Choosing the Joker as the agent of savage murder would seem to cast that influence as American in nature. But oddly it’s the unintentional impact of Alan Moore, an Englishman, on establishing the Modern Age most often reflected here. Moore’s Killing Joke remains one of the most iconic Modern Age templates for the character of the Joker. A superpowered community rallying together after a series of murders? Not too far off from Moore’s Watchmen. And the masks used by the Joker to turn the homeless into mind-controlled gun-toting drones bear a striking resemblance to the mask of V in Moore’s V for Vendetta.
Even the concept of the story made me think of Moore’s short comic In Pictopia, which was also about different eras of comics colliding. Having the Joker as the one American character seems to cast the whole grim and gritty change in comics over the past few decades as an influence from the U.S., when in fact it was a number of British creators who were highly influential in setting that new tone.
So how does the issue work as a conclusion to the series? Well, it did strike me as a bit odd that a six issue series about Knight and Squire wrapped up with a two part story focusing mostly on Jarvis Poker as its hero. That said, Jarvis was an enjoyable character to follow, and it furthered the idea of the series being less about its two main characters and more about building a place for British heroes and villains in the DC Universe. Anglophiles who missed this should make a point of checking it out when the trade collection hits in the summer.
Meanwhile if all this talk of more whimsical Silver Age comics has made you want to read something along those lines rather than talk about it, you should track down Marvel’s Iceman & Angel one-shot.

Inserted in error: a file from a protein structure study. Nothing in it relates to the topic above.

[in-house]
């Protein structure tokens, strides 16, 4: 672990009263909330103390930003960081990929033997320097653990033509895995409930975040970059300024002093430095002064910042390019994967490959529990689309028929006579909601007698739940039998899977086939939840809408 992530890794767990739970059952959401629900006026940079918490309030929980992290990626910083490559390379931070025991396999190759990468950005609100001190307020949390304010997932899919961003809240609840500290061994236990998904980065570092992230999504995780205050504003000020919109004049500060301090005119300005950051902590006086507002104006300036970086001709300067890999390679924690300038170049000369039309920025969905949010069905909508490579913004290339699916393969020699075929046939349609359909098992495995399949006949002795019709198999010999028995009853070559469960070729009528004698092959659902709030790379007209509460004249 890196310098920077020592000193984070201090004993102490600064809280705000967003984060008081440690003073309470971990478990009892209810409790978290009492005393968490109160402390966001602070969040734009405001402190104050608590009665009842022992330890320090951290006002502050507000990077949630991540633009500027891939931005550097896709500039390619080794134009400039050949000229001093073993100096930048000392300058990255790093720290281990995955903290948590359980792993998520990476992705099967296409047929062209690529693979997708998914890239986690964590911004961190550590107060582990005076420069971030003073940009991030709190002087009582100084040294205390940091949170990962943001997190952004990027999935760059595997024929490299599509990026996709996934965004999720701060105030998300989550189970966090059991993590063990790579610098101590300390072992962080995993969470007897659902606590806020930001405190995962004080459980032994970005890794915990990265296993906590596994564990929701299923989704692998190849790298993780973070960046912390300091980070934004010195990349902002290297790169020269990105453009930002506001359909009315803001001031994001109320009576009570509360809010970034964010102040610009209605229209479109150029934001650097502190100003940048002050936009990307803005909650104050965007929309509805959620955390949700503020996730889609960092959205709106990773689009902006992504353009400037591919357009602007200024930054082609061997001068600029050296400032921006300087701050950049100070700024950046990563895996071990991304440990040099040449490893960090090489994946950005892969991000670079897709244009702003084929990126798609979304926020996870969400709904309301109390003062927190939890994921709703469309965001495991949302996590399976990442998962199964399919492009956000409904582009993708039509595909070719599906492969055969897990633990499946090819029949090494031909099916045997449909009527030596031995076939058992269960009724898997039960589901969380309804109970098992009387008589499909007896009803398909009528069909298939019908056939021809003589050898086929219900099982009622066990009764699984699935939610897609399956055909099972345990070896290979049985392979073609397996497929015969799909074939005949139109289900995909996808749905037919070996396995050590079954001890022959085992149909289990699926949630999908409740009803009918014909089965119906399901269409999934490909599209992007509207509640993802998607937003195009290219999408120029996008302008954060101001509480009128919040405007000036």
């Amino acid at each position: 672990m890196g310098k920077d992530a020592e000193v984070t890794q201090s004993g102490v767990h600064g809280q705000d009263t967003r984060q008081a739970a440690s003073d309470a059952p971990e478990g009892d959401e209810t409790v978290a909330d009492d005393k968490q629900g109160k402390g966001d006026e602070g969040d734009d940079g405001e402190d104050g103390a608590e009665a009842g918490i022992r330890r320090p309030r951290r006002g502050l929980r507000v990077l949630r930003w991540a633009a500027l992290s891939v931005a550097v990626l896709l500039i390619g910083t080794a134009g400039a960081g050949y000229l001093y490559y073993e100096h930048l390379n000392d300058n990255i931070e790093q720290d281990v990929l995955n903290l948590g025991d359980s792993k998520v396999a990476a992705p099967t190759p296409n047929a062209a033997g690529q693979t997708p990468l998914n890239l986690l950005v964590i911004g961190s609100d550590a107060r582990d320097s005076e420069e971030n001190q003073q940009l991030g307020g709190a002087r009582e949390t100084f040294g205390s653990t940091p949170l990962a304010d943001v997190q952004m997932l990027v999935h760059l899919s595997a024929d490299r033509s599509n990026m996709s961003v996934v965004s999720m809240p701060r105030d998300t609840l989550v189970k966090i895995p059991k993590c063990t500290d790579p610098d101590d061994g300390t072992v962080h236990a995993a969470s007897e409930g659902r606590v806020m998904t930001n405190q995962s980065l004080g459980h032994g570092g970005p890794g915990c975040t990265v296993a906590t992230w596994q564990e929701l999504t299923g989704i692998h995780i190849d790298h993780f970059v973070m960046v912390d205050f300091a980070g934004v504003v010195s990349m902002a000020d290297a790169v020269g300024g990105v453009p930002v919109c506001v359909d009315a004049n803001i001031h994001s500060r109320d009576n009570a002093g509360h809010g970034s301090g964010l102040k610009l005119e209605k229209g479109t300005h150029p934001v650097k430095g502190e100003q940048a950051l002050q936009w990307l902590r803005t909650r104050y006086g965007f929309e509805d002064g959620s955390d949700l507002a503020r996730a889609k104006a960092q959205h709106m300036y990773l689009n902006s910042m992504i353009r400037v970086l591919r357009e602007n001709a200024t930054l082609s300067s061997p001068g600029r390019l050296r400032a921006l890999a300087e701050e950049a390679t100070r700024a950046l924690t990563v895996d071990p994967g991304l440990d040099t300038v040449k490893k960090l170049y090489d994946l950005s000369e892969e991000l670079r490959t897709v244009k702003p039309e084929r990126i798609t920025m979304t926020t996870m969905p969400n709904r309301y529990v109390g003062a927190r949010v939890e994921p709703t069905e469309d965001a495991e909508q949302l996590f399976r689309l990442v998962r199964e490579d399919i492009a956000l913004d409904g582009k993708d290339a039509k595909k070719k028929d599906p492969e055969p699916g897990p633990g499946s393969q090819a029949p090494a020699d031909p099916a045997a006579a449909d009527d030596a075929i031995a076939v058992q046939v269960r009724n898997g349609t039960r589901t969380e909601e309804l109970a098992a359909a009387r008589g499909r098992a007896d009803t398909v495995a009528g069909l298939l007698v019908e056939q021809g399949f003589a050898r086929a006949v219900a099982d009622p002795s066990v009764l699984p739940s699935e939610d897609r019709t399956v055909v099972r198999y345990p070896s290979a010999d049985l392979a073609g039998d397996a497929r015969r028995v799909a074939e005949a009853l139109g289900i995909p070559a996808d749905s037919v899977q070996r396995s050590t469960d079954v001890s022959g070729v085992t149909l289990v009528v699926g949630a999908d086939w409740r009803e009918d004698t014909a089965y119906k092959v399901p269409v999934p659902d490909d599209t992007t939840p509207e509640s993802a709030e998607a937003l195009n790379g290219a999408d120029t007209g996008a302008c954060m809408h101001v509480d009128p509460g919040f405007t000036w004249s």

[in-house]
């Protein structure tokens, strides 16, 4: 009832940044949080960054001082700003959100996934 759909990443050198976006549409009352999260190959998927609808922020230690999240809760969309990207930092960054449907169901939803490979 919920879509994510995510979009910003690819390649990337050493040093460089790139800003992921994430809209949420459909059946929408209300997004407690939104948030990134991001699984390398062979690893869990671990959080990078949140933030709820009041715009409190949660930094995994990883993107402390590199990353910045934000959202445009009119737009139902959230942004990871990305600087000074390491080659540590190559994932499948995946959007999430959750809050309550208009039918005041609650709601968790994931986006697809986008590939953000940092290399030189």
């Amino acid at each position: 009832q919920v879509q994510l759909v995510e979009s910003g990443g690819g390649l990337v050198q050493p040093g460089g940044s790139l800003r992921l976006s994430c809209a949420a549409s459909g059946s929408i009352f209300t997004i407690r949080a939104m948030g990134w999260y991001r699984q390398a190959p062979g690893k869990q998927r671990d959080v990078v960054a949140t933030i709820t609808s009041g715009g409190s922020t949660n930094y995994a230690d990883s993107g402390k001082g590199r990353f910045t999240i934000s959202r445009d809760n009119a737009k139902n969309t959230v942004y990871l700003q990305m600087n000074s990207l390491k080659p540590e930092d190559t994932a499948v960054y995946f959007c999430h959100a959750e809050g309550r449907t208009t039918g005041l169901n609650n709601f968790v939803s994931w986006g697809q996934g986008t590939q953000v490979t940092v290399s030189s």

Writer Brian Clevinger brings the sense of humor and big adventure that’s been the trademark of Atomic Robo to a Marvel comic featuring what I believe I can fairly call the two least favorite characters of the original X-Men lineup. Artist Juan Doe is up to the task of making the gags in the script hit every time, and his designs for the monster attacking New York (Goom, the Thing from Planet X) are great.
It’s not easy to create a giant rock monster from space that looks fearsome smashing an office building, looks comical when talking to the heroes, and instantly evokes the look of a classic “monster destroying the city” story from a ’60s comic. But Doe’s work here is exactly what’s needed.
The story really plays up the angle that Iceman and Angel aren’t exactly the guys you’d first pick to handle a giant monster attack, and the total effect is a surprisingly enjoyable read. It’s also a one-shot featuring two not-so-popular characters and a cover that doesn’t convey the tone of the story inside, so I’m concerned this book is going to miss drawing the attention of many readers who’d enjoy it. Don’t be one of them.